About the Center for Houston’s Future: The Center for Houston’s Future focuses on understanding future global trends and their impact on the Houston region. The Center brings business, government, and community stakeholders together to engage in fact-based strategic planning, collaboration, and action on issues of great importance to the region’s success. It engages in research, holds community events and develops leaders. Its current strategic focus areas include energy, climate and energy transition; health and health equity; and the economic importance of immigration. The Center is an independent affiliate of the Greater Houston Partnership. Its leadership program has graduated more than 1,300 business and civic leaders.

About HCA Houston Healthcare: HCA Houston Healthcare is the leading provider of healthcare in the Greater Houston area, treating nearly a million patients annually. With an employee base of 15,000, HCA Houston Healthcare’s comprehensive network includes: 13 hospitals, 10 outpatient surgery centers, 12 freestanding emergency centers and numerous freestanding diagnostic imaging facilities. The system also includes a regional transfer center that provides support for patient transfers into and out of HCA Houston Healthcare facilities as well as access to ground and air transportation within a 150-mile radius. As one of the region’s largest healthcare systems, HCA Houston Healthcare recognizes the importance of giving back to the communities we serve. A strong advocate for the next generation of healthcare professionals, HCA Houston Healthcare also is a major supporter of the University of Houston College of Nursing and the new University of Houston College of Medicine. For more information, visit HCAhoustonhealthcare.com.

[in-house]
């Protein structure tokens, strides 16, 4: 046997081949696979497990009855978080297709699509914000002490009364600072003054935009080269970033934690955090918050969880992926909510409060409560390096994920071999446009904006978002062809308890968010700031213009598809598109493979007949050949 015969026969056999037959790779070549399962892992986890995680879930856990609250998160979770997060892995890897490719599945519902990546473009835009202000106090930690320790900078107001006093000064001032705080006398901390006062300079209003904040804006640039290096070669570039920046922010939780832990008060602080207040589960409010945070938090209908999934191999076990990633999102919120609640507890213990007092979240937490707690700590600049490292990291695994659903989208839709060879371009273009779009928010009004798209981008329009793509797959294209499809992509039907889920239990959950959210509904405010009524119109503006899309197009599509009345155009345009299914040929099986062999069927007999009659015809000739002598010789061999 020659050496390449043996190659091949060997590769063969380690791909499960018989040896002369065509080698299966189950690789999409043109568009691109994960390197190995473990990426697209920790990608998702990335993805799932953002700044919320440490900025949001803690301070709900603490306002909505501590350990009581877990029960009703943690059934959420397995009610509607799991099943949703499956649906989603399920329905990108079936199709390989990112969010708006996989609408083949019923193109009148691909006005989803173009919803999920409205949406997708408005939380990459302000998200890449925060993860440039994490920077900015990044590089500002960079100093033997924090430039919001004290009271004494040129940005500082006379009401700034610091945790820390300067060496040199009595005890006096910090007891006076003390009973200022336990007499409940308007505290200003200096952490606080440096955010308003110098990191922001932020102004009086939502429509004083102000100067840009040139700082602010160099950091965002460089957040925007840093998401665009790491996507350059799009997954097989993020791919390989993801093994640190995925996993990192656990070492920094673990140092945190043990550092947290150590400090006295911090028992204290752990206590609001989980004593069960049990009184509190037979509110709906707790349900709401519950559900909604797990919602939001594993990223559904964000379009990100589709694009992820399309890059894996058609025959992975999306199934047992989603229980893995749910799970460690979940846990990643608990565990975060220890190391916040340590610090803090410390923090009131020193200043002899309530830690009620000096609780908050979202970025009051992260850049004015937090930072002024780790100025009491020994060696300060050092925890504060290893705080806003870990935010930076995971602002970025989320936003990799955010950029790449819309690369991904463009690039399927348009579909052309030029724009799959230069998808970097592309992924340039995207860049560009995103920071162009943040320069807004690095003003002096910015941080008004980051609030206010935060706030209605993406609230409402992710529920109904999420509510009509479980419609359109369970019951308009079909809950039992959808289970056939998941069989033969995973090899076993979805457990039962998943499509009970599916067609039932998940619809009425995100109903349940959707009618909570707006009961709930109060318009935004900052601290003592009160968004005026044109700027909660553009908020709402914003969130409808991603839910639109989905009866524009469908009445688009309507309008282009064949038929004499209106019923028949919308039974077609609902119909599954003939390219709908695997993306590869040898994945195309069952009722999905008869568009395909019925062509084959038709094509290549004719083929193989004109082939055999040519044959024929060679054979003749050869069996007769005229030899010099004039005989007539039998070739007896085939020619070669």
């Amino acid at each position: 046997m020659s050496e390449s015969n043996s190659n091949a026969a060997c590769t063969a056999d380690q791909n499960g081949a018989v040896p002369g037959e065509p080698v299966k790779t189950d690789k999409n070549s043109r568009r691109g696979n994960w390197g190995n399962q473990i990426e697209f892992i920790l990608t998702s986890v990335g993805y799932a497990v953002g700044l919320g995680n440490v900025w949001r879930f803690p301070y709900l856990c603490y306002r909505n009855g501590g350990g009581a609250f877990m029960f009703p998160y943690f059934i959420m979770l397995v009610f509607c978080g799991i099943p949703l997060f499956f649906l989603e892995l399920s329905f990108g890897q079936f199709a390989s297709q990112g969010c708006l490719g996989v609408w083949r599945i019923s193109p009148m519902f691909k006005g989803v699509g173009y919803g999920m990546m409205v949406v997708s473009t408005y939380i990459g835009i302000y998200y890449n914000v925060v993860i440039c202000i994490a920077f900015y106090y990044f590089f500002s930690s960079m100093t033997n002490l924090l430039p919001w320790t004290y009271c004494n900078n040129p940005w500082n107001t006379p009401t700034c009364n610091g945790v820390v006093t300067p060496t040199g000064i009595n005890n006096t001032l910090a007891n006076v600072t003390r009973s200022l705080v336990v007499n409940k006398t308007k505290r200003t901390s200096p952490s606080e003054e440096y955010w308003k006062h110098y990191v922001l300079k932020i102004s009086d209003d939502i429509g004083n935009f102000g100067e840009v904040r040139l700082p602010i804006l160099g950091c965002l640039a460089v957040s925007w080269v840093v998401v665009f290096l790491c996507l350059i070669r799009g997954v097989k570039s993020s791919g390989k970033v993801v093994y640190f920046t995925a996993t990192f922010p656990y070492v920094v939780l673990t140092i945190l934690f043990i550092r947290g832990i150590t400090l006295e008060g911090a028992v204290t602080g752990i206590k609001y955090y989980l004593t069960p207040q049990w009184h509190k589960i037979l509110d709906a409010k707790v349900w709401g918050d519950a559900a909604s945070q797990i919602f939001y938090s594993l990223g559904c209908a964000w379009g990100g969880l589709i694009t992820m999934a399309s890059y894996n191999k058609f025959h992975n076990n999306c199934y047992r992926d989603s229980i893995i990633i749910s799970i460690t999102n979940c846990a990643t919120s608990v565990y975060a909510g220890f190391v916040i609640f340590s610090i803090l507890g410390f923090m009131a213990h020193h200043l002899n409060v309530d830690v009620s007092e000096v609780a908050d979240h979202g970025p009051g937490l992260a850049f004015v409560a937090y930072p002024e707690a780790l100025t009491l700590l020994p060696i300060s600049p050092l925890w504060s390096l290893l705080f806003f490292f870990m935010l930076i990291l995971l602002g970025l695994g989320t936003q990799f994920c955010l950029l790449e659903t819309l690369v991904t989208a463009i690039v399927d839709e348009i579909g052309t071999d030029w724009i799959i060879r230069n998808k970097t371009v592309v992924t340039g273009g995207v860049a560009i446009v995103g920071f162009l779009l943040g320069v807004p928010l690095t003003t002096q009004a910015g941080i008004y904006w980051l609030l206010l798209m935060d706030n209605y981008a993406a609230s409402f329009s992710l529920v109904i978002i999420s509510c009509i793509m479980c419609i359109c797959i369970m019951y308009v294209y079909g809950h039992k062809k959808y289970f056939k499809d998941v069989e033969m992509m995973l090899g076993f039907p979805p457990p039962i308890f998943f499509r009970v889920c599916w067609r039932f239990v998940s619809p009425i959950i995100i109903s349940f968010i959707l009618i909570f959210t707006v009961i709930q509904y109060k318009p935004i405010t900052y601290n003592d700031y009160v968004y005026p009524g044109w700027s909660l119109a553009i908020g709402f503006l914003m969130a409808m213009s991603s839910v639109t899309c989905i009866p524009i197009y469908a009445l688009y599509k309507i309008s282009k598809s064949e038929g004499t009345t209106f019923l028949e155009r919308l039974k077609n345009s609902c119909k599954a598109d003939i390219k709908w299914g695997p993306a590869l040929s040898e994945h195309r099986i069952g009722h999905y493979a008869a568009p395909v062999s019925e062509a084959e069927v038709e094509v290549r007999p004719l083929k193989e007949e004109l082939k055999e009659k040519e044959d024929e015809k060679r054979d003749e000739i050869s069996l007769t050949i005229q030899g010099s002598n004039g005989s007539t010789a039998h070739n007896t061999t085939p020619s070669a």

CONTACT: Laura Goldberg Center for Houston's Future 713-844-9327 lgoldberg@futurehouston.org Annette Garber HCA Houston Healthcare 281-928-0129 annette.garber@HCAhealthcare.com